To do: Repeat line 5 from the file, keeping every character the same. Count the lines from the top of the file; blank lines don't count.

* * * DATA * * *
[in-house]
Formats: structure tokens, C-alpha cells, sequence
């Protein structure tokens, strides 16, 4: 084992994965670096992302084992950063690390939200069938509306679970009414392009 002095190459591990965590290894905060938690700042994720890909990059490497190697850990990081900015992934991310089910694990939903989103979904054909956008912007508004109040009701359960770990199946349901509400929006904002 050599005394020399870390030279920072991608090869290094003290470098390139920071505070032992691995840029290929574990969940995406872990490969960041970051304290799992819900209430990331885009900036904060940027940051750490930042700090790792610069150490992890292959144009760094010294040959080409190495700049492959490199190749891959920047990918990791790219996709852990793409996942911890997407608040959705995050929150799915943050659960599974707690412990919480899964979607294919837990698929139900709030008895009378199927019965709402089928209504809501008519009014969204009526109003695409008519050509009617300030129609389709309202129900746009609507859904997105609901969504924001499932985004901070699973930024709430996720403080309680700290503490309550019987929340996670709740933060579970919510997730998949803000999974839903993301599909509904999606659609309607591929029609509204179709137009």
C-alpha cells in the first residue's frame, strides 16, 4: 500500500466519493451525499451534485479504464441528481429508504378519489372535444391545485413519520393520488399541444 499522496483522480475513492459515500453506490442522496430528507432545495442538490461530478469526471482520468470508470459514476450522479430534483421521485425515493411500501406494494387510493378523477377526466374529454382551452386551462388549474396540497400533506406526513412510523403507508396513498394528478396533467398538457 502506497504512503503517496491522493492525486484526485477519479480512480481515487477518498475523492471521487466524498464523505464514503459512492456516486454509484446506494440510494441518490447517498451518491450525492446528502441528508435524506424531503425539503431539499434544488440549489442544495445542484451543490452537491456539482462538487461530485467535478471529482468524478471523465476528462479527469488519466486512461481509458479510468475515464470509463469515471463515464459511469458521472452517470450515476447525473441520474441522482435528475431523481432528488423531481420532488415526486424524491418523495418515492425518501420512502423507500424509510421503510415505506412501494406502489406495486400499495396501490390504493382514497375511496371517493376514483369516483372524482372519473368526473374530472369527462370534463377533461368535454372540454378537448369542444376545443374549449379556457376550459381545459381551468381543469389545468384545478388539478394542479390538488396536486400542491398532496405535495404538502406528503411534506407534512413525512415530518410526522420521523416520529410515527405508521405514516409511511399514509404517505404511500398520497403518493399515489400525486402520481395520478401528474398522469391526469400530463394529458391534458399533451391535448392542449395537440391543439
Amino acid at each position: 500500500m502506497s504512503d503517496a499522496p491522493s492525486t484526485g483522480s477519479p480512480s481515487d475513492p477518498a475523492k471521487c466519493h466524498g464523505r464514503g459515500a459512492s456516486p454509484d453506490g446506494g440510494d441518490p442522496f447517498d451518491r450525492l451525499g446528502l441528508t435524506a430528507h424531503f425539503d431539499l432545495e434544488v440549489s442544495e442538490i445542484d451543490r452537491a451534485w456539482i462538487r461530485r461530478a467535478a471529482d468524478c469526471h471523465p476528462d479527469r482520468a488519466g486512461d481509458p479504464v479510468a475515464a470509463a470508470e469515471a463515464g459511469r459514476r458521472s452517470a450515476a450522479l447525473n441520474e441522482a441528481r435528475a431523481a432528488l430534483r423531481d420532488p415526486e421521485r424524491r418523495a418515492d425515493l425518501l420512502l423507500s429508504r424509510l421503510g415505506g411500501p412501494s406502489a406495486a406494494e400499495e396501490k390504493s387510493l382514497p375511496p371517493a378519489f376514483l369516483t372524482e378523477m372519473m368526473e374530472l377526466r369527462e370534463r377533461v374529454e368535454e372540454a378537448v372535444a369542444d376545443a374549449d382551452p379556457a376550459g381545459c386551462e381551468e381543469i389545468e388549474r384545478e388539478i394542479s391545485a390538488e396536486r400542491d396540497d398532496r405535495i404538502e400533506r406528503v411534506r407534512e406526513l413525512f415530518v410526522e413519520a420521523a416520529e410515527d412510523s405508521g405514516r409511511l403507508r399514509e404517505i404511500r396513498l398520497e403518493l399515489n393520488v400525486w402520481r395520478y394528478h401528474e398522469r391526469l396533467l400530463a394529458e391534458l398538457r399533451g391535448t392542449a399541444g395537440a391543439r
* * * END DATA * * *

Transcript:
Amino acid at each position: 500500500m502506497s504512503d503517496a499522496p491522493s492525486t484526485g483522480s477519479p480512480s481515487d475513492p477518498a475523492k471521487c466519493h466524498g464523505r464514503g459515500a459512492s456516486p454509484d453506490g446506494g440510494d441518490p442522496f447517498d451518491r450525492l451525499g446528502l441528508t435524506a430528507h424531503f425539503d431539499l432545495e434544488v440549489s442544495e442538490i445542484d451543490r452537491a451534485w456539482i462538487r461530485r461530478a467535478a471529482d468524478c469526471h471523465p476528462d479527469r482520468a488519466g486512461d481509458p479504464v479510468a475515464a470509463a470508470e469515471a463515464g459511469r459514476r458521472s452517470a450515476a450522479l447525473n441520474e441522482a441528481r435528475a431523481a432528488l430534483r423531481d420532488p415526486e421521485r424524491r418523495a418515492d425515493l425518501l420512502l423507500s429508504r424509510l421503510g415505506g411500501p412501494s406502489a406495486a406494494e400499495e396501490k390504493s387510493l382514497p375511496p371517493a378519489f376514483l369516483t372524482e378523477m372519473m368526473e374530472l377526466r369527462e370534463r377533461v374529454e368535454e372540454a378537448v372535444a369542444d376545443a374549449d382551452p379556457a376550459g381545459c386551462e381551468e381543469i389545468e388549474r384545478e388539478i394542479s391545485a390538488e396536486r400542491d396540497d398532496r405535495i404538502e400533506r406528503v411534506r407534512e406526513l413525512f415530518v410526522e413519520a420521523a416520529e410515527d412510523s405508521g405514516r409511511l403507508r399514509e404517505i404511500r396513498l398520497e403518493l399515489n393520488v400525486w402520481r395520478y394528478h401528474e398522469r391526469l396533467l400530463a394529458e391534458l398538457r399533451g391535448t392542449a399541444g395537440a391543439r